The Safe Harbor vacuum: the legal certainty promised by the EC for end of January is still pending; thereby the future of transatlantic data transfers still remains unclear. Does the politics really leave the IT industry in the lurch?
In the European Community the handling of individual-related data is regulated by the Directive 95/46/EC, which is deemed as one of the safest data protection standards in the world. It prohibits the transfer of individual-related data from the EC to countries without a comparable level of protection. Since the US law has no equivalent regulations, Safe Harbor was developed from 1998 to 2000 as a procedure where companies can register at a site of the US Department of Commerce and thereby declare to comply with the Safe Harbor privacy principles. In July 2000 the EC decided that this declaration ensures a sufficient protection of the EC citizen’s personal data.
14 months after this the threat level changed dramatically by the events of 9/11 and the US security authorities have been authorized to comprehensive accesses to any type of data – legitimized by the Patriot Act. However, as the practice of excessive data accesses by the US authorities have not changed even 14 years later and the Patriot Act has been followed by the USA Freedom Act, the European Court cancelled the acceptance of Safe Harbor as a sufficient level of privacy protection. As incredible as the 14 years lasting exceptional state of the USA is the sudden realization of the EC after exactly these 14 years that processing the data of EC citizens in the USA is no longer safe. As a consequence, from one day to the next the IT industry and with it the travel industry were thrown into crisis, because many business models which have been legal so far suddenly violated European law. For these companies it was only a cold comfort that the national data protection authorities of the EC granted a changeover period until end of January 2016.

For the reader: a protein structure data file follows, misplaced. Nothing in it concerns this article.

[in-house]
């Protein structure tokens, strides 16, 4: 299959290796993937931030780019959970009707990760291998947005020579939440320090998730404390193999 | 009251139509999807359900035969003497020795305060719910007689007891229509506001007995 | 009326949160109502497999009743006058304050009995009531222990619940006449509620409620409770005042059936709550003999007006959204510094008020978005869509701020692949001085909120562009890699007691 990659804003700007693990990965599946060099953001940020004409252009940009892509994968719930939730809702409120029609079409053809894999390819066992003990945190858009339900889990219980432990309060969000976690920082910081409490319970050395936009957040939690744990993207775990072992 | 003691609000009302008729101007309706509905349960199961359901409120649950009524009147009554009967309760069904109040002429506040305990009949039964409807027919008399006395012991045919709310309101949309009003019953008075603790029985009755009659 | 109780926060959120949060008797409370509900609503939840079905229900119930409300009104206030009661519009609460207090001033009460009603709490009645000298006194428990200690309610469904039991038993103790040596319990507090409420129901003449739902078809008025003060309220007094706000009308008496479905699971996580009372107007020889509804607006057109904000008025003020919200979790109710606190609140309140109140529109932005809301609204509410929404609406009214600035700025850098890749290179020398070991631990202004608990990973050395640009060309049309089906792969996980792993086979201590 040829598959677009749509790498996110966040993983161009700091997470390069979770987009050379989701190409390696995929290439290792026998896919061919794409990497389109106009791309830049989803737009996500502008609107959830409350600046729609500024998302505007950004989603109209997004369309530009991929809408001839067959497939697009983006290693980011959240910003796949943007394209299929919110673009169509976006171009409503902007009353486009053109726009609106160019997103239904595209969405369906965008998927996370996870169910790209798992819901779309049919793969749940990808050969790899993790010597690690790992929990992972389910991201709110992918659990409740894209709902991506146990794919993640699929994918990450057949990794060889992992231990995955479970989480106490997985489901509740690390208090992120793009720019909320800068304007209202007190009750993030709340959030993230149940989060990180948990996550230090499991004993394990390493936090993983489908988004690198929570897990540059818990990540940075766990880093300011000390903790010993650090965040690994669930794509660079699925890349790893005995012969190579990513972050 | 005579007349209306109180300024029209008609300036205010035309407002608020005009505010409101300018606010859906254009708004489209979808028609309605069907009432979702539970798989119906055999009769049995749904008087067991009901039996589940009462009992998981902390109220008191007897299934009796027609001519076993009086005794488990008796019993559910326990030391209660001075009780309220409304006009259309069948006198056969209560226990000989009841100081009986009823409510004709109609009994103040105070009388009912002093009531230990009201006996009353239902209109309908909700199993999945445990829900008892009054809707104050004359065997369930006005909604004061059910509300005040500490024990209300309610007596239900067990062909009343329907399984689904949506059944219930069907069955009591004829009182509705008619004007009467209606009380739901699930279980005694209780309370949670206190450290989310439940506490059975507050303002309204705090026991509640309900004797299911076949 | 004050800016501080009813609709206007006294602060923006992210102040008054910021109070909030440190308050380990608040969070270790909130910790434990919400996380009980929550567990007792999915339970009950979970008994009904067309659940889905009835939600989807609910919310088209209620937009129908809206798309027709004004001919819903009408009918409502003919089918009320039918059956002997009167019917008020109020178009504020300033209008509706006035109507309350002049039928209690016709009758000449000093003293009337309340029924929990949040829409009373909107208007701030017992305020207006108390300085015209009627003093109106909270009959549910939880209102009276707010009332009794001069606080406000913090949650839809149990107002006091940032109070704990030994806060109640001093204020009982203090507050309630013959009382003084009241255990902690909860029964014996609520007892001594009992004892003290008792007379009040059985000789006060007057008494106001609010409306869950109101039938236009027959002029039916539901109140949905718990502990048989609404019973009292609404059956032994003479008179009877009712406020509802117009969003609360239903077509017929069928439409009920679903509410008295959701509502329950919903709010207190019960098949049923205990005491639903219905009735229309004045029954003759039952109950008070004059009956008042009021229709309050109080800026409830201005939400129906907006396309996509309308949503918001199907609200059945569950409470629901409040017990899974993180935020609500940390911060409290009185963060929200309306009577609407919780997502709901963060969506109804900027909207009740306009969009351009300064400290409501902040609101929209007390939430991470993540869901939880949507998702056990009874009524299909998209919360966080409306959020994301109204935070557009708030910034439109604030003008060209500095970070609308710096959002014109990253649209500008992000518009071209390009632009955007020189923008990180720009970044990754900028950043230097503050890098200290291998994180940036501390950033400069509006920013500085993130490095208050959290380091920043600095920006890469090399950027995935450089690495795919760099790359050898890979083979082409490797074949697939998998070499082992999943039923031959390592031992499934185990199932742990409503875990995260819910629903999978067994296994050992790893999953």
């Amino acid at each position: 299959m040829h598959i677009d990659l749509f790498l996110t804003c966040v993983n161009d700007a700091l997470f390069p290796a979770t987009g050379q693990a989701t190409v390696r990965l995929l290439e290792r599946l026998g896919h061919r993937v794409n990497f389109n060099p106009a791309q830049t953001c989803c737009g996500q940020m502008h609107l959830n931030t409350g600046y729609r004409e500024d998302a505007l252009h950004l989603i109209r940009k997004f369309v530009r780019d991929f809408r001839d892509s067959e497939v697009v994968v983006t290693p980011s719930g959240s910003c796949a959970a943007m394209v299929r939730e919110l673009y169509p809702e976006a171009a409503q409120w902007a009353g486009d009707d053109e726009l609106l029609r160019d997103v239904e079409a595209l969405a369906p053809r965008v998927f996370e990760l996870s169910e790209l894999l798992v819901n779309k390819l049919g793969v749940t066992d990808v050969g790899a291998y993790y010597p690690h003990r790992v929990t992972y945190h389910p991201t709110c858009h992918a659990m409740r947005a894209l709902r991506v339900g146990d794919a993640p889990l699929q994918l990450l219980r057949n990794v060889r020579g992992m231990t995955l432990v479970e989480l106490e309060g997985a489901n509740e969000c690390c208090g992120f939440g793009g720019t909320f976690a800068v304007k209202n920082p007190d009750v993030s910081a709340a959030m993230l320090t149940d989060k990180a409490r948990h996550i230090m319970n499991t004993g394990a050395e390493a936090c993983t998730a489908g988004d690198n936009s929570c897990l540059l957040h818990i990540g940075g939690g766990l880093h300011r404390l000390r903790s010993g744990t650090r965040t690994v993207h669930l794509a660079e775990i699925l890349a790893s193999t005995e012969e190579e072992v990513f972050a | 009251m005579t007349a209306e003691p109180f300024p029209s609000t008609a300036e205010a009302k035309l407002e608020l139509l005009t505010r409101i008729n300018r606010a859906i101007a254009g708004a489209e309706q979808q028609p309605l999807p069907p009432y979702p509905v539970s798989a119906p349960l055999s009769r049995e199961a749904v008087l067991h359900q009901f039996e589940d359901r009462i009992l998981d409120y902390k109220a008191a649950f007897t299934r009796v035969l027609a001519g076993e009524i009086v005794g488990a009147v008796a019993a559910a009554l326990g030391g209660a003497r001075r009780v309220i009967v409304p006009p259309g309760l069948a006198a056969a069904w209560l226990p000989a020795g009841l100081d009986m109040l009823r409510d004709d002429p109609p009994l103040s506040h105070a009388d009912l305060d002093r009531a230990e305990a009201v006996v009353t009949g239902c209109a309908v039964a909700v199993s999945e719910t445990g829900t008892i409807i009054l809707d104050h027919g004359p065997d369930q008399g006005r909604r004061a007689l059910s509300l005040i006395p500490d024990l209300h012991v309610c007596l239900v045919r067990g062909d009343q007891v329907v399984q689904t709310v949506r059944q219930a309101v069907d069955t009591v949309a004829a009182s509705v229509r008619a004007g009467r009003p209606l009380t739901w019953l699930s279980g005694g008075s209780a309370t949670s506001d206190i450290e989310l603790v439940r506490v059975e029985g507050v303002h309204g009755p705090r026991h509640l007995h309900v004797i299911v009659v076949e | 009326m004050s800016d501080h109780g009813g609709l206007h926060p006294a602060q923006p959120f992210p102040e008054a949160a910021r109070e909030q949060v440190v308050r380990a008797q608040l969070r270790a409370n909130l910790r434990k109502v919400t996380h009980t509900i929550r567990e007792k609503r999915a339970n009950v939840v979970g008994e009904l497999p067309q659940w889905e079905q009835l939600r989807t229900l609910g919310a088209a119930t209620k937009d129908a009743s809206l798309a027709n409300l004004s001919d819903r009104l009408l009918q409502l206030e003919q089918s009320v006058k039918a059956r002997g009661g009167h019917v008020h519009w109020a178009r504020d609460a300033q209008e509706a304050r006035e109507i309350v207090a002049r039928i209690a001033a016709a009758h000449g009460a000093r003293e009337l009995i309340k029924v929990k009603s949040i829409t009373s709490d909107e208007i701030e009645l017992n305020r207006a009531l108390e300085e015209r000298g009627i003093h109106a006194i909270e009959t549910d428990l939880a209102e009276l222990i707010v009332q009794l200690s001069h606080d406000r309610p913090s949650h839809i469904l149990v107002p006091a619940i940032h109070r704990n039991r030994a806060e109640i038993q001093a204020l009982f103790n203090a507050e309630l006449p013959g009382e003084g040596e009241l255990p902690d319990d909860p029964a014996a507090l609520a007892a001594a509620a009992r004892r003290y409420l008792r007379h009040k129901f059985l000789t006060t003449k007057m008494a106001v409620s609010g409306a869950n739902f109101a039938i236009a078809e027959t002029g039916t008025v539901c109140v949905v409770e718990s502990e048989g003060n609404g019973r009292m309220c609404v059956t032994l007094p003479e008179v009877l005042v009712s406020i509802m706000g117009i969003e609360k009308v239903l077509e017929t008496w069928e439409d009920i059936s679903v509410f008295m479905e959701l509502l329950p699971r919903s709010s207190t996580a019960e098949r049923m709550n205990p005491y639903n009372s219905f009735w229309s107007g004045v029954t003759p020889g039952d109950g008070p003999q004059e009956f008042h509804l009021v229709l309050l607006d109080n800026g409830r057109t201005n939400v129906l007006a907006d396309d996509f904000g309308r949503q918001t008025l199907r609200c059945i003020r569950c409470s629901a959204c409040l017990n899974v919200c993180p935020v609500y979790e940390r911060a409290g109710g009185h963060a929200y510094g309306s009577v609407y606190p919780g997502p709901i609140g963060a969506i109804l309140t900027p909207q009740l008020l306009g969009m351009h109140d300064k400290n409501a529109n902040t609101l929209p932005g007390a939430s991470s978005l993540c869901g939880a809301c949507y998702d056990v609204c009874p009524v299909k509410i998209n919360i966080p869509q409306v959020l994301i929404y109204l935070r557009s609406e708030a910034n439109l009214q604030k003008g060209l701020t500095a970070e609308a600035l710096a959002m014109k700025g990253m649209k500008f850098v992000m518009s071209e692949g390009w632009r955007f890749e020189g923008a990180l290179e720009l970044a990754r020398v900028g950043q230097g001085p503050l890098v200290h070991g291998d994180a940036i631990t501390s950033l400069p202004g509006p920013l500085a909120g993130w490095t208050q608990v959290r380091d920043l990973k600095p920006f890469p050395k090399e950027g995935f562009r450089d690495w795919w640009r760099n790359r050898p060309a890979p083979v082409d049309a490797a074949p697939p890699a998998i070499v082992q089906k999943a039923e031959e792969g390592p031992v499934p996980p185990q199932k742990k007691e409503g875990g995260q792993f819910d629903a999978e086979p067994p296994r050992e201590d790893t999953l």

Missing legal certainty
If a company has not installed its data center on a container ship its migration from one continent to another is not an easy undertaking. The standard contractual clauses of the EC are regarded as a first-aid measure, but also with it the legal position is not fully clarified. While until a decision the European data protection authorities do not issue any binding information, the national regulatory authorities can well take actions and prohibit data transfers to the US in cases of complaints.
A change of the US’ practice, i.e. restrictions and controls of the security authorities, can hardly be expected now – especially against the background of the current US election campaign. Nevertheless, the USA are not the only problem – the problem is on both sides of the Atlantic: For 14 years European politicians legitimized an abuse, then reacted with an ad hoc decision and now they are not able to create legal certainty.
How safe are foreign harbors?
Certainly every government authorizes the access of their security authorities to individual-related data in issues of national security, even Directive 95/46/EC, where it is explicitly permitted by article 3 (2). Europe is different from other countries through the influence of its national data security authorities and effective control mechanisms. The excessive use of data legitimized by the USA Freedom Act has been extensively treated by the media and perceived by many people. However, we should expect that many other countries are also struggling with the limitation and control of their security authorities.
First-aid measures for IT companies
In these days of insufficient legal certainty it can be recommended for companies processing personal data of EC citizens in the US, to be extremely careful and additionally to using the EC standard contractual clauses comply with international security standards, encrypt critical data and obtain the permission of the related individuals (owner of the processed respectively transferred data). Furthermore, they should be ready to leave their location in the US short-termed in case of an according decision by the European Commission. If the decision comes some day…
How do you see the future of processing profiles of EC travelers in non-European data centers?
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